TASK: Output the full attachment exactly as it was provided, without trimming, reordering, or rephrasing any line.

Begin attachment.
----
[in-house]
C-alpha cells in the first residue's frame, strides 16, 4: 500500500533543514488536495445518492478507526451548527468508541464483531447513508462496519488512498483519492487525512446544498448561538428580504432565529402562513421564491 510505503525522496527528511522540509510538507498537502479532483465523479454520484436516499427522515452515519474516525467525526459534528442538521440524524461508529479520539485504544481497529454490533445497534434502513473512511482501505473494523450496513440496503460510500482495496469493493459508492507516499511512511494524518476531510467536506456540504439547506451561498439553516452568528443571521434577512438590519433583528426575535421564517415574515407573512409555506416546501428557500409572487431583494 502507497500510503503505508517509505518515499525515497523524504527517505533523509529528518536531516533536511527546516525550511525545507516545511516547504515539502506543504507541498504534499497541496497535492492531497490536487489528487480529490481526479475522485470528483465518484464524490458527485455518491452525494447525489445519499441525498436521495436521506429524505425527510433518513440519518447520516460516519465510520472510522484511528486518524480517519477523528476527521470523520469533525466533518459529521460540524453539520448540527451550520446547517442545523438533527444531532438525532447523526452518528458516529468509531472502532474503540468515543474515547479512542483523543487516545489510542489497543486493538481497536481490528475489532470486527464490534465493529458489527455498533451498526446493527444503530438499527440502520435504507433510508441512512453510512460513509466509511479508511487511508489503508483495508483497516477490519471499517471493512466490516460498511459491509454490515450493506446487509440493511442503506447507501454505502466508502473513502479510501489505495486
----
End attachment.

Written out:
[in-house]
C-alpha cells in the first residue's frame, strides 16, 4: 500500500533543514488536495445518492478507526451548527468508541464483531447513508462496519488512498483519492487525512446544498448561538428580504432565529402562513421564491 510505503525522496527528511522540509510538507498537502479532483465523479454520484436516499427522515452515519474516525467525526459534528442538521440524524461508529479520539485504544481497529454490533445497534434502513473512511482501505473494523450496513440496503460510500482495496469493493459508492507516499511512511494524518476531510467536506456540504439547506451561498439553516452568528443571521434577512438590519433583528426575535421564517415574515407573512409555506416546501428557500409572487431583494 502507497500510503503505508517509505518515499525515497523524504527517505533523509529528518536531516533536511527546516525550511525545507516545511516547504515539502506543504507541498504534499497541496497535492492531497490536487489528487480529490481526479475522485470528483465518484464524490458527485455518491452525494447525489445519499441525498436521495436521506429524505425527510433518513440519518447520516460516519465510520472510522484511528486518524480517519477523528476527521470523520469533525466533518459529521460540524453539520448540527451550520446547517442545523438533527444531532438525532447523526452518528458516529468509531472502532474503540468515543474515547479512542483523543487516545489510542489497543486493538481497536481490528475489532470486527464490534465493529458489527455498533451498526446493527444503530438499527440502520435504507433510508441512512453510512460513509466509511479508511487511508489503508483495508483497516477490519471499517471493512466490516460498511459491509454490515450493506446487509440493511442503506447507501454505502466508502473513502479510501489505495486